Aknaton tells Vanth that Juliet, Whis'par, and Za were transformed into a new species of pure thought and energy, and are now gods.  Vanth is still reeling, trying to assimilate all that has happened, when Aknaton tells him that his work is not yet finished and that he, Aknaton, has more need of Vanth's unique talent for killing.  Vanth snaps, disgusted by Aknaton's blood lust, and denies him forcibly.


Dying, Aknaton reveals that he goaded Vanth into killing him because he could not live with the burden of being the architect of the destruction of a galaxy.  But before he dies he lays the responsibility for this galaxy on Vanth's shoulders, along with the duty to employ the Infinity Horn once again should it stray down the wrong path.

And thus, Vanth is left to live with the sins of his past, damned to always walk alone.


Vanth's tale is not done, however, and his further exploits were chronicled in the comic series, Dreadstar, published first by Epic Comics, then by First Comics with a combined run of 64 issues.

In a post story interview with Epic, Jim Starlin revealed an interesting experimental technique he employed in Metamorphosis Odyssey's art.  Back in the early chapters, while the story was rendered in black and white, Starlin started drawing on dark grey matt boards used for picture framing, using black ink for the darkest tones and white ink for the highlights.  He carried on with this technique even after the series went to colour, switching to coloured matt boards to provide the mid-tone.  If you embiggen the last panel and enlarge it you should be able to make out the coarse texture of the matt board.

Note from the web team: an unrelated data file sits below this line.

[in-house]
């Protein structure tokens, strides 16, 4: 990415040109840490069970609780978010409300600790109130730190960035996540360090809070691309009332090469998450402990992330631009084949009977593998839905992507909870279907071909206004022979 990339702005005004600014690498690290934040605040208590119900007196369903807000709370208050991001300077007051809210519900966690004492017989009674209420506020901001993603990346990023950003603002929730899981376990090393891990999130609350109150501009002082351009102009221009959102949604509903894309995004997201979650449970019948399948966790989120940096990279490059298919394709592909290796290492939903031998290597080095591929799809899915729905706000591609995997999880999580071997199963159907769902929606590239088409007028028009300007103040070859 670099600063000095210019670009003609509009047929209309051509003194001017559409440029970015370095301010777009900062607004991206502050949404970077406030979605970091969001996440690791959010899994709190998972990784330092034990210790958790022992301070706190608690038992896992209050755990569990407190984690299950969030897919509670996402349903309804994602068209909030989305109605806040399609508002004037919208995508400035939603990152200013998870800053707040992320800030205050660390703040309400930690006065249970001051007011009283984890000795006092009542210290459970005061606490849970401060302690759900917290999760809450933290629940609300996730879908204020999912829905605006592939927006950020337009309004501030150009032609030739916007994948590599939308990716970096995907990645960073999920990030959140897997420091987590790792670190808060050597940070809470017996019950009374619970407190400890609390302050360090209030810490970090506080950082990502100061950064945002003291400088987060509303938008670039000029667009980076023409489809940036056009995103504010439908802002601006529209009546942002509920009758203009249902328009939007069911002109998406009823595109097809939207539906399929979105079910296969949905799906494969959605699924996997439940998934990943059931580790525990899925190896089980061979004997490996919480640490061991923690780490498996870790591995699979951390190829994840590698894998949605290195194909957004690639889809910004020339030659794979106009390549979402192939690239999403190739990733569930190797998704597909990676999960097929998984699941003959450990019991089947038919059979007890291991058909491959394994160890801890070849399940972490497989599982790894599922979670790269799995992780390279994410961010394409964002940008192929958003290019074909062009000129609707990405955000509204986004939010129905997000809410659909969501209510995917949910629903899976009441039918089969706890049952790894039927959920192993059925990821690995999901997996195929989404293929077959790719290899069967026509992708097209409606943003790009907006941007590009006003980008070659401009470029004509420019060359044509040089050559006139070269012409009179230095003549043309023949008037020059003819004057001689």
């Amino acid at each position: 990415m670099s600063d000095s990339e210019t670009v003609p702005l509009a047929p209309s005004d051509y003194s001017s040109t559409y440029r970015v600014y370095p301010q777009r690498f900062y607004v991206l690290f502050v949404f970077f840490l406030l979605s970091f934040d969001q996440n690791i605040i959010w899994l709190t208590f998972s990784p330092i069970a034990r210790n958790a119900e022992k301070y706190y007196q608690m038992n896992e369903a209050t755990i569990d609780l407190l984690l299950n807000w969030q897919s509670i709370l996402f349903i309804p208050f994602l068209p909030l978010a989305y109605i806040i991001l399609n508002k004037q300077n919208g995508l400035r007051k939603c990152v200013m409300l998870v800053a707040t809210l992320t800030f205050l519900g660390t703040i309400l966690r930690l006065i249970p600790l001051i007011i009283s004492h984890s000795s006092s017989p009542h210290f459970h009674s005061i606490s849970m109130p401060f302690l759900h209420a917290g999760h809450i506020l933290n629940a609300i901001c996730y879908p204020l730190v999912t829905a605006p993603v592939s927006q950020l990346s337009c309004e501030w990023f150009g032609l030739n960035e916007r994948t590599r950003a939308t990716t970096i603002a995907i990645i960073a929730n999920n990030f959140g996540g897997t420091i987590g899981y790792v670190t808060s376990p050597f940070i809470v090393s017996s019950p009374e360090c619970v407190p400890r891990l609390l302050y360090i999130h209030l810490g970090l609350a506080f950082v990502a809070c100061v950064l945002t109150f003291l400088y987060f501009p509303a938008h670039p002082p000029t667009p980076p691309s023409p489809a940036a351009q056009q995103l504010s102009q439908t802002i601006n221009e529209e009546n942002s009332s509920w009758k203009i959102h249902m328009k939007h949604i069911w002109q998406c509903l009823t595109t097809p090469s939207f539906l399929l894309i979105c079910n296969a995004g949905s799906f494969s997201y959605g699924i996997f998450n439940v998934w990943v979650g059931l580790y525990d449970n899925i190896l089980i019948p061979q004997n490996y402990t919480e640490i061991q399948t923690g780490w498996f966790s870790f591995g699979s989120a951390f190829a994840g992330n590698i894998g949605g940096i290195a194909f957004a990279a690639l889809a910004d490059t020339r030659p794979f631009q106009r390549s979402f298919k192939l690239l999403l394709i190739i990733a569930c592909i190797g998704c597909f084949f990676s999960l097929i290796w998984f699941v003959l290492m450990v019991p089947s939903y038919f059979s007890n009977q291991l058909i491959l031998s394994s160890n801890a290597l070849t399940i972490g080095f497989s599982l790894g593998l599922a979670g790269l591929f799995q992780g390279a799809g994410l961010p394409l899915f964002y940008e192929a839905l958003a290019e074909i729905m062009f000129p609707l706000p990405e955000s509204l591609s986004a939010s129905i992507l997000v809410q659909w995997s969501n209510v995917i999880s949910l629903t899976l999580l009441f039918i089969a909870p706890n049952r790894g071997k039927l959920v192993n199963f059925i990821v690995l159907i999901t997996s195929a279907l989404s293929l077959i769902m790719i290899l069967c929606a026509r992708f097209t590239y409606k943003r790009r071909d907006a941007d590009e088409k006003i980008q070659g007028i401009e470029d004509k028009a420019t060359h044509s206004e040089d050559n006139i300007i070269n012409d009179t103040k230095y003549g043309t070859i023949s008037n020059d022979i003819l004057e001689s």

Starlin also revealed that Metamorphosis Odyssey was his attempt to work through his Vietnam experience and that the characters in the story are composites of personalities that he encountered in the war; Za, who blindly follows Aknaton without question; cynical Whis'par, who questions everything; Juliet, who is swept along by events out of her control; Vanth, the ultimate warrior, who doesn't stop to think about what is going on until it's too late to stop; and, finally, Aknaton, the planner and mad architect of destruction.  Starlin, himself, was court-martialed for producing an anti-war comic, but was acquitted and honourably discharged.

As one series ends, another begins.  This issue sees the start of a fantasy series, Weirdworld - Dragonmaster of Klarn, written by Doug Moench and illustrated by one of my favourites, John Buscema of Savage Sword fame.  You just know that any series that has a map is going to be cool, especially when it has a skull-shaped island called Land of the Dead!